Opera just added a Bitcoin-mining blocker to its browser


Our research shows where organizations are spending their IT budgets in 2018 and what their top priorities are. We also offer practical advice on how to put your IT dollars to good use. Norwegian browser maker Opera has launched the beta version of Opera 50, the first popular browser to integrate a built-in cryptocurrency-mining blocker. The feature offers a new defense against the rise of cryptojacking or browser-based cryptocurrency miners that use a site visitor's CPU without gaining the owner's consent. Crooks are increasingly hiding JavaScript miners on compromised websites and some have taken to deploying sneaky pop-under windows to continue using a CPU even after the victim has left the site, while groups using fake tech support scams have started integrating JavaScript miners into their bogus security-warning browser lockscreens.

Cryptocurrency mining malware now as lucrative as ransomware for hackers


A newly uncovered cybercriminal cryptocurrency mining malware operation which borrows infection techniques from advanced hacking campaigns has earned those behind it behind it millions of dollars thanks to an army of thousands of hijacked computers.

Hijacking Computers to Mine Cryptocurrency Is All the Rage

MIT Technology Review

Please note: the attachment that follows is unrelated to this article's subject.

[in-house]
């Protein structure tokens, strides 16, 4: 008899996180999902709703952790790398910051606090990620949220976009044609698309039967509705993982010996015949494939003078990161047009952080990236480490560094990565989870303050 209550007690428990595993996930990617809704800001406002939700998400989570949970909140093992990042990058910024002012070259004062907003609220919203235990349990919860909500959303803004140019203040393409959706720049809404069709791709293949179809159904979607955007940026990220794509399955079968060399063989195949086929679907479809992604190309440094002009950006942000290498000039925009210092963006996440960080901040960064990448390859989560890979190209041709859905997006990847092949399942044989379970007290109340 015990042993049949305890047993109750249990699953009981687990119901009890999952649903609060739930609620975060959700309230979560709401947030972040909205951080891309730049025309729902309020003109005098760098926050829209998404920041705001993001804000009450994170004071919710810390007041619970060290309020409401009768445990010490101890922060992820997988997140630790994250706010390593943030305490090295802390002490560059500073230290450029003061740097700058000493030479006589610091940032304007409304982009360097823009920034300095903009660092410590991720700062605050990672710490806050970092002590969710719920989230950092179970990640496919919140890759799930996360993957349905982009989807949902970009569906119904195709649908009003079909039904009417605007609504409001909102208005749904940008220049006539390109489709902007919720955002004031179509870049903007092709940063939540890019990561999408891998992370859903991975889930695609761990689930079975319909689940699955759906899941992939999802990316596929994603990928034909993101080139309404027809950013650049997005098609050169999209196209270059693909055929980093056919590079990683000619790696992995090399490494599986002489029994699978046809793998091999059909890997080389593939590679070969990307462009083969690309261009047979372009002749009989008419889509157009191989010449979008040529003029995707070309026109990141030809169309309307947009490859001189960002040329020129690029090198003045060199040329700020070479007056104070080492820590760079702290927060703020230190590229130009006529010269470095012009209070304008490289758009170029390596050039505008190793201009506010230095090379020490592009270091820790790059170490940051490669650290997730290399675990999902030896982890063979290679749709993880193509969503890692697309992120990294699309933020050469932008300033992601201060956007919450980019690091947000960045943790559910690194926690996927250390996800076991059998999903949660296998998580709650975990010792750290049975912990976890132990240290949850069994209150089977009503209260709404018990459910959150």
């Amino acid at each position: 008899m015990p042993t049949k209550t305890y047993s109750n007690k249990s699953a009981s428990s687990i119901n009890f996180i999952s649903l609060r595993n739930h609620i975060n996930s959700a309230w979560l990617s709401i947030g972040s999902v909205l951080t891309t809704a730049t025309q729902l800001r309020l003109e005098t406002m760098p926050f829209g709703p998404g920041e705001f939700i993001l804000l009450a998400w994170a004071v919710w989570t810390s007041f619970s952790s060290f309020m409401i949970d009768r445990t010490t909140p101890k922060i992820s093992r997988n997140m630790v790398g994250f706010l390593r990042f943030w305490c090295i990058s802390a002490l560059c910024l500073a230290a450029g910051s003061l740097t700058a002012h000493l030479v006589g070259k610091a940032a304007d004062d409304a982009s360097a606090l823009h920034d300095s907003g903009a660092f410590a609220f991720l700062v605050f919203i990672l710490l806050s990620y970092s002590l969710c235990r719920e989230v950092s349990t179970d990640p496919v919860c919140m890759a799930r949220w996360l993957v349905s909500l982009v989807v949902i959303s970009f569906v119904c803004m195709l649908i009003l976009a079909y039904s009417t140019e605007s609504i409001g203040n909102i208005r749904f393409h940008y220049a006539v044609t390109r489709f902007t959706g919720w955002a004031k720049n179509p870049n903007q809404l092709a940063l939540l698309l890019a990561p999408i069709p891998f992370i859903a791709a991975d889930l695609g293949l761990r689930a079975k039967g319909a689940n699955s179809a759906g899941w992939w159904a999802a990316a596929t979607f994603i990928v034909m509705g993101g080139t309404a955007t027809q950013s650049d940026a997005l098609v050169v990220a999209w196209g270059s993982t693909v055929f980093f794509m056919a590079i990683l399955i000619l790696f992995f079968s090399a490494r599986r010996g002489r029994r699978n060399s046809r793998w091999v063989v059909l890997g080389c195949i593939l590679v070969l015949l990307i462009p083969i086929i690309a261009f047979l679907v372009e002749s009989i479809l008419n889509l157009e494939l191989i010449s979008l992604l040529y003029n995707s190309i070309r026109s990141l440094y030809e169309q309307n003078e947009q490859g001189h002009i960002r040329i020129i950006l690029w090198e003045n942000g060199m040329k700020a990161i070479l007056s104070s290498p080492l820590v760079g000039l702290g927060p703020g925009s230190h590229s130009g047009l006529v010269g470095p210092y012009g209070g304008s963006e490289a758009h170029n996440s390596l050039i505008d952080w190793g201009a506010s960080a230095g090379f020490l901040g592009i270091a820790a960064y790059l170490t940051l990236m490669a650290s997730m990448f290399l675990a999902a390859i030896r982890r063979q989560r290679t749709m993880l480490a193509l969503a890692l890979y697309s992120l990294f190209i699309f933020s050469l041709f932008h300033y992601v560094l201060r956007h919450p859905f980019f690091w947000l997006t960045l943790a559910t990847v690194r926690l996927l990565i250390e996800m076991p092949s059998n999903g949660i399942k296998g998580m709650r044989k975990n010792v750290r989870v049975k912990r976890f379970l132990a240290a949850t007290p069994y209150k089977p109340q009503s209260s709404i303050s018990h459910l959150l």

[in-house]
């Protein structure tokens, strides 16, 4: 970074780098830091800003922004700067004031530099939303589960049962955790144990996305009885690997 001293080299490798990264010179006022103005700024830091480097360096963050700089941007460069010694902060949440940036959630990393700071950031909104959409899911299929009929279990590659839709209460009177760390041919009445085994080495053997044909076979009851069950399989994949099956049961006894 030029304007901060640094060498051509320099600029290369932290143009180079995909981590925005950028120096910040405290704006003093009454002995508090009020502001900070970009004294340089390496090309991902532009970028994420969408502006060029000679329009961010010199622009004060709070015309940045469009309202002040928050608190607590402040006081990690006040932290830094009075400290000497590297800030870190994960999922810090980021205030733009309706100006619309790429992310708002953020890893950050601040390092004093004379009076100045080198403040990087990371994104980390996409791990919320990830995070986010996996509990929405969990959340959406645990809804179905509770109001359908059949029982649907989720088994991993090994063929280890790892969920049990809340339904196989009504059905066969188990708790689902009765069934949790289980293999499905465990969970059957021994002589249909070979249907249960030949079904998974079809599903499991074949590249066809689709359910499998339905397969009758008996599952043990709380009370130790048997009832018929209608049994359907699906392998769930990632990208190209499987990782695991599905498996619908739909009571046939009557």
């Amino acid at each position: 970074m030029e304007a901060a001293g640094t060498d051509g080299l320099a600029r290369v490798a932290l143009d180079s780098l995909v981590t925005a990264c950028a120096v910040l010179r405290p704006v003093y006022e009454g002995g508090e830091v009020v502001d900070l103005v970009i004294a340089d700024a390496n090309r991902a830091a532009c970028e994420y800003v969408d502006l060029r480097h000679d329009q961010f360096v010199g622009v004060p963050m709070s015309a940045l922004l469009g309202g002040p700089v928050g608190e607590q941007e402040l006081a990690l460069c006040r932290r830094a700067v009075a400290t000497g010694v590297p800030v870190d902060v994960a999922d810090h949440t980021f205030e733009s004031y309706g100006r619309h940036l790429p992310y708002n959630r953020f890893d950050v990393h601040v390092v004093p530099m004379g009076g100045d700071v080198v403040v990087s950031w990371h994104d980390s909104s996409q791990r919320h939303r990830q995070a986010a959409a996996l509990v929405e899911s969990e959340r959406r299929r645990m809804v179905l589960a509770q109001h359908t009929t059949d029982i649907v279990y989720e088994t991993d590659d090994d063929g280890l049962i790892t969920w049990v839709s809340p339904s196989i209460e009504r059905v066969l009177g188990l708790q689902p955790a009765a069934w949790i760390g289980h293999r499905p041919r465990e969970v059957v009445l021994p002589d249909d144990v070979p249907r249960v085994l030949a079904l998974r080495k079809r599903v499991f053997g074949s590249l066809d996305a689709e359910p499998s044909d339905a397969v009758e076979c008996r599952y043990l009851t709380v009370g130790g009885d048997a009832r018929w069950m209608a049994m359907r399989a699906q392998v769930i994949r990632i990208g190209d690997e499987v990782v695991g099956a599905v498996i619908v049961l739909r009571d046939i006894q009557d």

Have you visited Showtime's website recently? If so, you may be a cryptocurrency miner. An observant Twitter user was the first to sound an alarm last month that the source code for the Showtime Anytime website contained a tool that was secretly hijacking visitors' computers to mine Monero, a Bitcoin–like digital currency focused on anonymity. It's still not clear how the tool got there, and Showtime quickly removed it after it was pointed out. But if it was the work of hackers, the episode is actually part of a larger trend: security experts have seen a spike in cyberattacks this year that are aimed at stealing computer power for mining operations.



Coinhive has admitted to a security breach leading to hackers hijacking cryptocurrency mining scripts on legitimate websites. The cryptocurrency mining software provider said this week that at approximately 10 pm GMT on Monday, the firm received a note from its DNS provider, Cloudflare which warned Coinhive that its account had been accessed by a threat actor. The Coinhive Javascript is embedded by users into their websites as a way to mine for the cryptocurrency Monero, but the attackers were able to hijack this script to ensure mined funds entered a wallet they controlled rather than user wallets. "This essentially let the attacker "steal" hashes from our users," Coinhive says. The script used to implement cryptocurrency miners in website domains is a new, albeit controversial idea.

Telegram zero-day let hackers spread backdoor and cryptocurrency-mining malware


A zero-day vulnerability in Telegram Messenger allowed attackers to spread a new form of malware with abilities ranging from creating a backdoor trojan to mining cryptocurrency.